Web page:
Court TV anchor Catherine Crier has written several books about politics and the legal system, as well as two books on high-profile murders. Jean talks with Catherine about her latest book, Final Analysis: The Untold Story of the Susan Polk Murder Case.
With a background as a prosecutor, judge and TV anchor, Catherine says writing about true crime is something she is drawn to. "It has always intrigued me, even as a child," Catherine says. "It wasn't 'whodunit,' but why. When you talk about the psychological examination of human beings—the Polk case was one of those."
Susan Polk, an affluent California housewife, was convicted in 2002 of killing her husband by stabbing. The aftermath of the murder, including two trials, kept the media enthralled with the case. Catherine says the combination of the Polk family's wealth and success—an idealistic family living in the hills of San Francisco—made the case especially interesting. "We forget sometimes that crime can be committed in the heart of the most respectable neighborhoods," Catherine says.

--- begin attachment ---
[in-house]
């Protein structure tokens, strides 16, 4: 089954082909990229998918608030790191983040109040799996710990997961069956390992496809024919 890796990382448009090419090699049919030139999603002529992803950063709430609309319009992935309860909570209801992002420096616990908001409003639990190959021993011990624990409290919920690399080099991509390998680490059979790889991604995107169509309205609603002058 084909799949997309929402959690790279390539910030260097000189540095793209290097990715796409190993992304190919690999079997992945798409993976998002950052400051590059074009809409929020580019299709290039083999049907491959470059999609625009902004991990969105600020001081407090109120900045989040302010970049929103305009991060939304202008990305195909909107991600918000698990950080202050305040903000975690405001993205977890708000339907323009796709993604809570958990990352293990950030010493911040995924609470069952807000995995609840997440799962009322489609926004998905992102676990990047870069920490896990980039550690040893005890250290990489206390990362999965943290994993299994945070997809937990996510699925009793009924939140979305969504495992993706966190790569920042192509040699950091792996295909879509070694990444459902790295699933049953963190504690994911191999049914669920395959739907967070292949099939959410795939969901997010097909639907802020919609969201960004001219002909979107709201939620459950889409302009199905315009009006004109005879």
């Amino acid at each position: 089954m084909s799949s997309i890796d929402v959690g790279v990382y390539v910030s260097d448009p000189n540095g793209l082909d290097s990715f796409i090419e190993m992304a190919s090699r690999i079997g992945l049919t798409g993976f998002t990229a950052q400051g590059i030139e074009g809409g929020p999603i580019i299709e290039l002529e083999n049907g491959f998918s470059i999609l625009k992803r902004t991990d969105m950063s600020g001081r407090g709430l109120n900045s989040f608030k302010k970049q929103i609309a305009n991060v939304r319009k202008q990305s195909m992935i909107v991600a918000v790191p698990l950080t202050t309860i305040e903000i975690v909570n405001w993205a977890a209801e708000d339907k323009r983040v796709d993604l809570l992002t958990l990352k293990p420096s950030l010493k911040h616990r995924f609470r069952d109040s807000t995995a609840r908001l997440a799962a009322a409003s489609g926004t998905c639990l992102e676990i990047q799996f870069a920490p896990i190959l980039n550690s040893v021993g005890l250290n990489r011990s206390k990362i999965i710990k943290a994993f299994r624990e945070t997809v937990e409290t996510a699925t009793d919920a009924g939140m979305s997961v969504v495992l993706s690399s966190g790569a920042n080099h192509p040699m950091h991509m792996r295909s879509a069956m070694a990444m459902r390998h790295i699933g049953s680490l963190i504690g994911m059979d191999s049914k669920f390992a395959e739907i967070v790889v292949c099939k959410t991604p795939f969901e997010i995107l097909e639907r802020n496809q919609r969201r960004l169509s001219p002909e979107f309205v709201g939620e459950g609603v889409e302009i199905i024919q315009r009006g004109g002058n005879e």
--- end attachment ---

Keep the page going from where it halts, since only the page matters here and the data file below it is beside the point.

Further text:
Another best-selling book that Catherine says she wrote after a highly publicized murder case is A Deadly Game: The Untold Story of the Scott Peterson Investigation. Catherine says many people question why she picks crime as a subject matter to write about, but she says it's one of the oldest themes in literature. "What did the Greeks write about? What did Shakespeare write about? Murder, incest, violence, horror," Catherine says. "Our fascination with the aspects of good and evil in the human soul haven't changed at all."